Courses of Study: Agriculture, Food, and Natural Resources

Agriculture, Food, and Natural Resources, Grade 9 - 12, Plant Biotechnology, 2009

1.) Identify career opportunities associated with plant biotechnology.

Examples: environmental chemist, genetic engineer, plant breeder, plant physiologist

2.) Identify safety considerations and procedures required in plant biotechnology.

Examples: biohazards, chemical hazards, laboratory protocol, waste disposal

3.) Identify the twelve plant kingdom divisions.

•  Classifying native Alabama plants using dichotomous keys
4.) Describe phylogenetic relationships between plants and other organisms.

•  Classifying plants as vascular or nonvascular
•  Classifying seed-bearing and spore-bearing plants
•  Classifying plants as gymnosperms or angiosperms
•  Contrasting monocots and dicots
•  Describing mutualism among algae and fungi in lichens
5.) List plant adaptations required for life on land.

•  Describing the alternation of generations in plants
•  Comparing characteristics of algae and plants
6.) Identify major types of plant tissues found in roots, stems, and leaves.

Examples: parenchyma, sclerenchyma, collenchyma

•  Critiquing tissue culturing procedures
Example: callus production

7.) Identify types of roots, stems, and leaves.

Examples: roots—tap, fibrous

- stems—herbaceous, woody

- leaves—simple, compound

8.) Explain the importance of soil type, texture, and nutrients to plant growth.

•  Describing water and mineral absorption in plants
•  Analyzing the roles of capillarity and turgor pressure
9.) Explain plant cell processes, including light-dependent and light-independent reactions of photosynthesis, glycolysis, aerobic and anaerobic respiration, and transport.

10.) Describe plant responses to various stimuli.

•  Identifying effects of hormones on plant growth
Examples: gibberellin, cytokinin, auxin

•  Differentiating among phototropism, gravitropism, and thigmotropism
11.) Identify life cycles of mosses, ferns, gymnosperms, and angiosperms.

12.) Describe the structure and function of flower parts.

•  Describing seed germination, development, and dispersal
•  Germinating monocot and dicot seeds
13.) Describe various natural and artificial methods of vegetative propagation.

Examples: natural—stem runners, rhizomes, bulbs, tubers

- artificial—cutting, grafting, layering

14.) Describe the ecological and economic importance of plants.

Examples: ecological—algae-producing oxygen, bioremediation, soil preservation

- economic—food, medication, timber, fossil fuels, clothing

•  Analyzing effects of human activity on the plant world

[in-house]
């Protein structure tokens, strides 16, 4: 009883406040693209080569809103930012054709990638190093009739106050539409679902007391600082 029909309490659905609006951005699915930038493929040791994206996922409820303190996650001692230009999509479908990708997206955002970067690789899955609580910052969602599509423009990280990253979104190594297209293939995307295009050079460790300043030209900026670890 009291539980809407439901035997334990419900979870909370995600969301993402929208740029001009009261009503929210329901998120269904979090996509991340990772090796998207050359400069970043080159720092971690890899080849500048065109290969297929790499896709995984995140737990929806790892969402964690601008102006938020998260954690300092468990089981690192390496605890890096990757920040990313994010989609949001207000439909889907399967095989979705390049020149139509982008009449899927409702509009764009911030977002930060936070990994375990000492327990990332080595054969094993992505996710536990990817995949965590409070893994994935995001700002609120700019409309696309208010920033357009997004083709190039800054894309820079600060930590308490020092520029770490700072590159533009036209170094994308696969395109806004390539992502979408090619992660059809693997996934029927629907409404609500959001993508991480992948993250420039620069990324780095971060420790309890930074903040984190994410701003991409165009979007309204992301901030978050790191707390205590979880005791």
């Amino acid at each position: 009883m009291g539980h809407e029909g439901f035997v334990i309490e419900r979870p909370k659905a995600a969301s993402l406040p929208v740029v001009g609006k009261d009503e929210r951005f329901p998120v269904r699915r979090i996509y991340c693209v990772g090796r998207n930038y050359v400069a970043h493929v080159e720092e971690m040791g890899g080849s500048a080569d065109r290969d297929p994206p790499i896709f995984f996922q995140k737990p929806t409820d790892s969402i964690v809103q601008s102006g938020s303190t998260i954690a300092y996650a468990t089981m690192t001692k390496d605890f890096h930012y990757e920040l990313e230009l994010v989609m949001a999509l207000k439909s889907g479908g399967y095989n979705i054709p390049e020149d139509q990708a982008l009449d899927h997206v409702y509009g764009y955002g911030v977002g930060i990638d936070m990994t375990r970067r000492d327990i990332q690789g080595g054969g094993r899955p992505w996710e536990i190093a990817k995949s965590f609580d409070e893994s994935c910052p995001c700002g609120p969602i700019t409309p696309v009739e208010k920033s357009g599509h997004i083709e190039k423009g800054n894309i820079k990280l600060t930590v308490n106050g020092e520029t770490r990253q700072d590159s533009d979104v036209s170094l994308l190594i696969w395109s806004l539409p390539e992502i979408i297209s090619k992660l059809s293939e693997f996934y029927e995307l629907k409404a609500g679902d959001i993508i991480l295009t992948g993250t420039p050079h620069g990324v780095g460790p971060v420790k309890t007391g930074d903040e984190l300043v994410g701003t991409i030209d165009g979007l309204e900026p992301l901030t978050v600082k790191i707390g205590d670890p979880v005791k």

15.) Identify viral, fungal, and bacterial plant diseases and their effects.

Examples: viral—tobacco mosaic, Rembrandt tulips;

- fungal—mildew, rust

- bacterial—black rot

16.) Explain the historical development of plant biotechnology.

Examples: making cheese, wine, bread; distilling vinegar; pickling fruits and vegetables

•  Identifying medical advancements in plant biotechnology
Examples: insulin, vaccines, vitamin enrichment of grains, therapeutic proteins

•  Describing environmental advancements in plant biotechnology
Examples: reduced pesticide usage, lower energy requirements, disease-resistant plants, herbicide-resistant plants, bioremediation, phytoremediation

•  Describing food product advancements in plant biotechnology, including genetic alteration and selective breeding
Examples: increased yield, potatoes with higher solid content, higher protein peanuts, tomatoes with longer shelf life, Bacillus thuringiensis (Bt) corn

17.) Describe methods of genetic engineering.

Examples: tissue culturing, plant breeding

18.) Explain the concept of hybridization as it relates to plant biotechnology.

19.) Evaluate properties of plants for selecting superior plants for harvest.

Examples: cold tolerance, salt tolerance, ripening rate, higher starch content, Vitamin A content, water and mineral absorption

20.) Identify public agencies that conduct research and regulate the usage of plant biotechnology.

Examples: United States Department of Agriculture (USDA), Environmental Protection Agency (EPA), Food and Drug Administration (FDA)

•  Describing positive and negative aspects of labeling genetically modified organisms for import and export
•  Evaluating the effects of plant hormones on plants, animals, and human growth and development
Examples: indigenous hormones, intentionally introduced hormones, unintentionally introduced hormones

•  Describing how public opinion on marketing, sales, labeling, and government regulations affect plant products grown in the United States